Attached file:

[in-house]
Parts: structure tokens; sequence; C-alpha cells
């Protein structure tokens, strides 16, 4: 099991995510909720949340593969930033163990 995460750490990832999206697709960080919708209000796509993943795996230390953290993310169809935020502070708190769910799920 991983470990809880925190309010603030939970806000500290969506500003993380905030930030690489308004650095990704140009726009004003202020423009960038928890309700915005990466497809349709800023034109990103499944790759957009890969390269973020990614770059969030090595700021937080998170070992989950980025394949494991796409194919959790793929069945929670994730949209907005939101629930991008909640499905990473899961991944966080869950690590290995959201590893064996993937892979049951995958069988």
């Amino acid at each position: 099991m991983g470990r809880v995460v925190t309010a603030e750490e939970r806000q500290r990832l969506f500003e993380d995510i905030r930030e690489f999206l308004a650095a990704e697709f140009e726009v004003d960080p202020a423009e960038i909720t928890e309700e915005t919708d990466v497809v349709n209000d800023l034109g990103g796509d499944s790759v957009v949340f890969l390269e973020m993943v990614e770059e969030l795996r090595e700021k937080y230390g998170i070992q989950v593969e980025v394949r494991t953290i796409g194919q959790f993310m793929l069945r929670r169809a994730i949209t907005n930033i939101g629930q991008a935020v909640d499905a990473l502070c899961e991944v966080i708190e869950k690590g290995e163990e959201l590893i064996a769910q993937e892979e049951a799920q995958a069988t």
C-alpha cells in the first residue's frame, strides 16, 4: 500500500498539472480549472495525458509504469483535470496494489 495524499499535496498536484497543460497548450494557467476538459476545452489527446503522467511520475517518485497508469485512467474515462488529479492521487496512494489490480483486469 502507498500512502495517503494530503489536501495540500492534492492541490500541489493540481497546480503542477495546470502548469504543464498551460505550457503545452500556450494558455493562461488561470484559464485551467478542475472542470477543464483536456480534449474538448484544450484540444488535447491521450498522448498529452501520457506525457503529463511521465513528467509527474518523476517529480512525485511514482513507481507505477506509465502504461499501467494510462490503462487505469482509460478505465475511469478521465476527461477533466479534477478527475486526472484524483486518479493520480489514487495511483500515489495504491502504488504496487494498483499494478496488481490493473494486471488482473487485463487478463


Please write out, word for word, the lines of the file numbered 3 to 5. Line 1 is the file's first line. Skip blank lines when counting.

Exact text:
């Protein structure tokens, strides 16, 4: 099991995510909720949340593969930033163990 995460750490990832999206697709960080919708209000796509993943795996230390953290993310169809935020502070708190769910799920 991983470990809880925190309010603030939970806000500290969506500003993380905030930030690489308004650095990704140009726009004003202020423009960038928890309700915005990466497809349709800023034109990103499944790759957009890969390269973020990614770059969030090595700021937080998170070992989950980025394949494991796409194919959790793929069945929670994730949209907005939101629930991008909640499905990473899961991944966080869950690590290995959201590893064996993937892979049951995958069988």
């Amino acid at each position: 099991m991983g470990r809880v995460v925190t309010a603030e750490e939970r806000q500290r990832l969506f500003e993380d995510i905030r930030e690489f999206l308004a650095a990704e697709f140009e726009v004003d960080p202020a423009e960038i909720t928890e309700e915005t919708d990466v497809v349709n209000d800023l034109g990103g796509d499944s790759v957009v949340f890969l390269e973020m993943v990614e770059e969030l795996r090595e700021k937080y230390g998170i070992q989950v593969e980025v394949r494991t953290i796409g194919q959790f993310m793929l069945r929670r169809a994730i949209t907005n930033i939101g629930q991008a935020v909640d499905a990473l502070c899961e991944v966080i708190e869950k690590g290995e163990e959201l590893i064996a769910q993937e892979e049951a799920q995958a069988t």
C-alpha cells in the first residue's frame, strides 16, 4: 500500500498539472480549472495525458509504469483535470496494489 495524499499535496498536484497543460497548450494557467476538459476545452489527446503522467511520475517518485497508469485512467474515462488529479492521487496512494489490480483486469 502507498500512502495517503494530503489536501495540500492534492492541490500541489493540481497546480503542477495546470502548469504543464498551460505550457503545452500556450494558455493562461488561470484559464485551467478542475472542470477543464483536456480534449474538448484544450484540444488535447491521450498522448498529452501520457506525457503529463511521465513528467509527474518523476517529480512525485511514482513507481507505477506509465502504461499501467494510462490503462487505469482509460478505465475511469478521465476527461477533466479534477478527475486526472484524483486518479493520480489514487495511483500515489495504491502504488504496487494498483499494478496488481490493473494486471488482473487485463487478463